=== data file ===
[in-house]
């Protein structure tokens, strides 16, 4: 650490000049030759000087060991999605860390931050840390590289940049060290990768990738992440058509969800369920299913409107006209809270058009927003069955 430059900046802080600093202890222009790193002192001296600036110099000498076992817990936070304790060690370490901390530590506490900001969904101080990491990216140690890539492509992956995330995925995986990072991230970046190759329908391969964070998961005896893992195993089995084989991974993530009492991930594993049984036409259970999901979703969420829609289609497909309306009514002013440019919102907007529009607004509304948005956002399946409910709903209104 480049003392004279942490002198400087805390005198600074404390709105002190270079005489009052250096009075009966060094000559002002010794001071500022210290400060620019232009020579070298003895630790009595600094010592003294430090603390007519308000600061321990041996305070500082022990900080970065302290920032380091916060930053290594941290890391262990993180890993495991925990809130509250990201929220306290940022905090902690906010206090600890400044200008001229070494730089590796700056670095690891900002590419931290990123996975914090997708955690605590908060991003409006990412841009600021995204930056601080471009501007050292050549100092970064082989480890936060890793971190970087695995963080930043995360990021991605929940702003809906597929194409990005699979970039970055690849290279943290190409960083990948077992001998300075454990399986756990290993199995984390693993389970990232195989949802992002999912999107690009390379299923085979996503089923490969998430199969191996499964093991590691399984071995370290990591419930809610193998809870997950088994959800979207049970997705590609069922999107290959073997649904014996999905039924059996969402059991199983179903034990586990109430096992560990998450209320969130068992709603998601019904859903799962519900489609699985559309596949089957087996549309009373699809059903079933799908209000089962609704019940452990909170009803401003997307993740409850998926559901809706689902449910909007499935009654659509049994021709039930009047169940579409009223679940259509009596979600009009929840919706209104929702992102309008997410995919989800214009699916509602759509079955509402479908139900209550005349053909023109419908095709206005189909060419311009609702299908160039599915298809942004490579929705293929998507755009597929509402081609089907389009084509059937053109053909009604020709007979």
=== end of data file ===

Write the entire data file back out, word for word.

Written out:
[in-house]
């Protein structure tokens, strides 16, 4: 650490000049030759000087060991999605860390931050840390590289940049060290990768990738992440058509969800369920299913409107006209809270058009927003069955 430059900046802080600093202890222009790193002192001296600036110099000498076992817990936070304790060690370490901390530590506490900001969904101080990491990216140690890539492509992956995330995925995986990072991230970046190759329908391969964070998961005896893992195993089995084989991974993530009492991930594993049984036409259970999901979703969420829609289609497909309306009514002013440019919102907007529009607004509304948005956002399946409910709903209104 480049003392004279942490002198400087805390005198600074404390709105002190270079005489009052250096009075009966060094000559002002010794001071500022210290400060620019232009020579070298003895630790009595600094010592003294430090603390007519308000600061321990041996305070500082022990900080970065302290920032380091916060930053290594941290890391262990993180890993495991925990809130509250990201929220306290940022905090902690906010206090600890400044200008001229070494730089590796700056670095690891900002590419931290990123996975914090997708955690605590908060991003409006990412841009600021995204930056601080471009501007050292050549100092970064082989480890936060890793971190970087695995963080930043995360990021991605929940702003809906597929194409990005699979970039970055690849290279943290190409960083990948077992001998300075454990399986756990290993199995984390693993389970990232195989949802992002999912999107690009390379299923085979996503089923490969998430199969191996499964093991590691399984071995370290990591419930809610193998809870997950088994959800979207049970997705590609069922999107290959073997649904014996999905039924059996969402059991199983179903034990586990109430096992560990998450209320969130068992709603998601019904859903799962519900489609699985559309596949089957087996549309009373699809059903079933799908209000089962609704019940452990909170009803401003997307993740409850998926559901809706689902449910909007499935009654659509049994021709039930009047169940579409009223679940259509009596979600009009929840919706209104929702992102309008997410995919989800214009699916509602759509079955509402479908139900209550005349053909023109419908095709206005189909060419311009609702299908160039599915298809942004490579929705293929998507755009597929509402081609089907389009084509059937053109053909009604020709007979």